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Law firm interviews just go on and on, these days. It is a stereotype universally acknowledged that lawyers can be a little lacking in the personality department, so it is bemusing to learn that ultra-cautious senior partners are conducting personality tests on potential hires in the pub.

Yet, shock horror, candidates who believed they had the job in the bag are being rejected after going for a drink with their potential employer.  So prevalent is the trend that David Crollick of recruiter Noble Legal is advising candidates not to drop their guard until they are through the door on their first day.

Previously, post-interview drinks were seen as a formality, but Crollick says he has heard of firms taking two or three associates out to be scrutinised by their peers. “This is now part of the interview process,” says Crollick. “They may not be alone in reaching that stage, which was previously the assumption.”

Candidates may have a glittering CV and sail through a three-stage interview, but partners want to know if this is someone they want to spend their working days with. While no details are available on the personalities of those carrying out the tests, their verdicts in some cases have been damning.

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Linklaters opens summer vacation schemes to non-law students. Linklaters is to allow non-law students to apply for summer vacation schemes in their penultimate year for the first time.

The move comes as part of a revamp of the firm’s graduate recruitment programme that will see an additional summer placement and the removal of the two-week winter scheme.

Graduate recruitment manager Faye Wimpenny said: “Students are becoming more savvy and we’ve found that there’s a real appetite from non-law students to get into law firms earlier.”

The magic circle firm currently runs two four-week summer vacation schemes that are available for law students only and a Christmas scheme for third-year non-law students.

For the 2012-13 academic year, the firm will run three three-week summer vacation schemes that are open to all and a two-day insight programme in the winter.

Non-law students who undertake the vacation placement will also be able to take part in the training contract interview process that takes place after the summer schemes, allowing them to secure a position three years in advance.

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High level of consumer satisfaction with legal services providers, says research. Satisfaction with legal services providers is high, major new research has found, with those using solicitors likely to get a better result than those who sought advice from other providers.

The Legal Services Board (LSB) survey of the legal advice ‘journey’ of 4,017 people found that when confronted by a legal need – ranging from serious matters to more trivial issues, such as faulty goods – 44% of consumers took some form of professional advice, 12% sought advice from friends and family, 27% handled the legal need without help and 14% did nothing.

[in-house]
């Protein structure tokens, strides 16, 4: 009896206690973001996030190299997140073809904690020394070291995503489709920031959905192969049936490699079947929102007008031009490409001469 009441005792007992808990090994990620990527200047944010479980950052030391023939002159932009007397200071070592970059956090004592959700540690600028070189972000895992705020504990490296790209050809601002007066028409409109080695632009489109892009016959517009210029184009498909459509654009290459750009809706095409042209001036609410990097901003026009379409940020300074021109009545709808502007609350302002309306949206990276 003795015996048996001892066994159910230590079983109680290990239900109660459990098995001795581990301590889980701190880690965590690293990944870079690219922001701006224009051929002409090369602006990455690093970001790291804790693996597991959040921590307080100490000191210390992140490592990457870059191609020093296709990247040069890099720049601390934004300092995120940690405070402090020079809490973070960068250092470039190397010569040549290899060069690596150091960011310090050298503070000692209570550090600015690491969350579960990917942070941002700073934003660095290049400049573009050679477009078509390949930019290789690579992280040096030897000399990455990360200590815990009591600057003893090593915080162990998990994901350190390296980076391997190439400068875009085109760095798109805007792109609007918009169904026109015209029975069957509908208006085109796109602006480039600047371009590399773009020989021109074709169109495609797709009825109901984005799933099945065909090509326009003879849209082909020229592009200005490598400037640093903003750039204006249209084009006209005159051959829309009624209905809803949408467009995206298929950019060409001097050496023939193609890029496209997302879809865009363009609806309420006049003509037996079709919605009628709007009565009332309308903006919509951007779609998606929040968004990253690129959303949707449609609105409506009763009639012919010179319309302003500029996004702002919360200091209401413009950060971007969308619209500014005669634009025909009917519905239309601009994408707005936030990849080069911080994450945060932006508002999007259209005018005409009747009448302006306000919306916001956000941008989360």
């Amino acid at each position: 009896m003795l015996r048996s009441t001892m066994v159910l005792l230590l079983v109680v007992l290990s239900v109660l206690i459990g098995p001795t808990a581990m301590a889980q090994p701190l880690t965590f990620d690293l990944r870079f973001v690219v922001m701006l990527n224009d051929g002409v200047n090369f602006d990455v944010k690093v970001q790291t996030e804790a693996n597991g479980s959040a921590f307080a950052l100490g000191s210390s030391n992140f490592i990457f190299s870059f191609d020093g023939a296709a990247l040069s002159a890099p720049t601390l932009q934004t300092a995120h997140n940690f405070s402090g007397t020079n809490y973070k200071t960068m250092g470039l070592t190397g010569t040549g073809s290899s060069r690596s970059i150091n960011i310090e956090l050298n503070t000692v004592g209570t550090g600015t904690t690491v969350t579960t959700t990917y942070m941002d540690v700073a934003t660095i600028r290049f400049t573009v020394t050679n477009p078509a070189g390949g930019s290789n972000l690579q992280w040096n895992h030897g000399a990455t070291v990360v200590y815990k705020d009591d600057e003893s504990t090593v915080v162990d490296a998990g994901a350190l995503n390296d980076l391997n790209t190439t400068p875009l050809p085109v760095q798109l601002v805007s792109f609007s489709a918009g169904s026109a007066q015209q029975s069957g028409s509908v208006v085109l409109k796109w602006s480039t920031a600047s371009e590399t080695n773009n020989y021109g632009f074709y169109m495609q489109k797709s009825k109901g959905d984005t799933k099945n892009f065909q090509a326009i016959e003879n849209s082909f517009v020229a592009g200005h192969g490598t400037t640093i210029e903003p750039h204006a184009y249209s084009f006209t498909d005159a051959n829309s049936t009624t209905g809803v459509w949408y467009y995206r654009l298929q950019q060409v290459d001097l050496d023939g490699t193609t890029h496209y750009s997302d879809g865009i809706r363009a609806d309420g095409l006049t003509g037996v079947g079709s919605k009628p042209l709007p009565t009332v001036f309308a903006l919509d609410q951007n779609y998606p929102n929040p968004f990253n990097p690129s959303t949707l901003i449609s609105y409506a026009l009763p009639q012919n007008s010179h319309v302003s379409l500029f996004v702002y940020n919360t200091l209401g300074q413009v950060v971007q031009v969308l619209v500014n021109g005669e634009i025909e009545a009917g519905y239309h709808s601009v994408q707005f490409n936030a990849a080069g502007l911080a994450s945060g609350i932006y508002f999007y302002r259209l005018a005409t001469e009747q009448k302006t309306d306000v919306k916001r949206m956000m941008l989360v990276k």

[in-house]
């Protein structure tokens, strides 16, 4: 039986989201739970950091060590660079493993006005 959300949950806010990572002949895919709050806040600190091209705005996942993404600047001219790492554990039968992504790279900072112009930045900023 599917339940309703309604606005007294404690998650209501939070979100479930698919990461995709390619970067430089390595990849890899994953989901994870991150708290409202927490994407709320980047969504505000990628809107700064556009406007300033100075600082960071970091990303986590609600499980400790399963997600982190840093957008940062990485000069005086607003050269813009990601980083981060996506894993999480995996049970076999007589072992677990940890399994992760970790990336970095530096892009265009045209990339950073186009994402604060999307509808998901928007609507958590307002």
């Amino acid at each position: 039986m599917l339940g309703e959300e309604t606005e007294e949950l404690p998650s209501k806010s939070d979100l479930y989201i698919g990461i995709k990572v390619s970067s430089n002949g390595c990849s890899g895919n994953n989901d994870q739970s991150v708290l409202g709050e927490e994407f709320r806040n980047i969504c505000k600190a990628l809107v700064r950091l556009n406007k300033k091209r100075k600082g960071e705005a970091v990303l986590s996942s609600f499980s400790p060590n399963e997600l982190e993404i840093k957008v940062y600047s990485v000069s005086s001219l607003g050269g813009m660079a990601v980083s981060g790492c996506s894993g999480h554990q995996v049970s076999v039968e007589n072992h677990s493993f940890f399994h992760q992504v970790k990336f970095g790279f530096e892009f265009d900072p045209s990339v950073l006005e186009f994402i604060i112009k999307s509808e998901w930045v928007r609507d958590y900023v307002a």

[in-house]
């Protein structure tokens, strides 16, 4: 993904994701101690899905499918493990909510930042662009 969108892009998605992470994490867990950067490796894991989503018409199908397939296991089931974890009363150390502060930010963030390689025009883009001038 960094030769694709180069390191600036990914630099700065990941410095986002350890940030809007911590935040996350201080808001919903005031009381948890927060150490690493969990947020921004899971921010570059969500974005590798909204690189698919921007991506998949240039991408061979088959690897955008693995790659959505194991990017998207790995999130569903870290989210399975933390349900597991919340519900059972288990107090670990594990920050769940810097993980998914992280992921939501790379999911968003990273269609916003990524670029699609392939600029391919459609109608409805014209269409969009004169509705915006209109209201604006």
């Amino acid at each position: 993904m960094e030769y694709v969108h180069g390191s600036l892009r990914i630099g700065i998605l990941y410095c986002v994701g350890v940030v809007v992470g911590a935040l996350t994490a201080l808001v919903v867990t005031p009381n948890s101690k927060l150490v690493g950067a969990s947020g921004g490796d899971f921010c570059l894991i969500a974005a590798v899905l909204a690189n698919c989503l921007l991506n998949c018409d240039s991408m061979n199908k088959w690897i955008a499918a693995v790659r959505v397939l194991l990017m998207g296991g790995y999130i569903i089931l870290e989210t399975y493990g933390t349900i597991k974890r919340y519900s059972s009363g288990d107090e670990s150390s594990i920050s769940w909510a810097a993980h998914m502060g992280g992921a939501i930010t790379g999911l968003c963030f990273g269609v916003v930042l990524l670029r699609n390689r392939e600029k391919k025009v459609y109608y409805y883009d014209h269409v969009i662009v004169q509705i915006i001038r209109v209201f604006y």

Of those who sought advice, 42% went to solicitors and 12% to Citizens Advice Bureaux; in all, regulated providers were involved in 47% of legal needs that required advice, and provided the majority of advice in areas such as conveyancing, probate, divorce and will writing. Unregulated providers are more likely to help with money and benefit problems, neighbour and property disputes as well as will-writing. Only 20% of legal needs were reserved legal activities.

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There’s a mixed outlook for career prospects in law as firms report retention rates up, but graduate vacancies down. Those hoping to become solicitors received a mixed forecast this summer as law firms posted improvements in their retention rates, while reporting that graduate vacancies are set to drop.

So, while the outlook for newly qualified (NQ) lawyers continues to improve, the situation for current graduates is distinctly more changeable.

The biggest improvement in NQ retention so far reported is that of SNR Denton, which posted an 83 per cent retention rate. This far exceeds the 60 per cent it achieved in March 2012 and 52 per cent it reported in September 2011.

Both Farrer & Co and Jones Day achieved retention rates of 100 per cent, up from 90 per cent and 80 per cent respectively this time last year.  Another firm that has seen a rise is Ashurst, which reported a rise to 83 per cent from 78 per cent in March.

Slaughter and May, the only magic circle firm to report so far, delivered a retention rate of 87.5 per cent, a slight drop from its March figure of 90 per cent, although that figure was slightly skewed by the resignation of two trainees from the firm before offers were made.

US firm Shearman & Sterling, with an intake of fewer than 10 trainees per year, also saw a slight drop to 87.5 per cent from the 91.5 per cent it achieved in September 2011.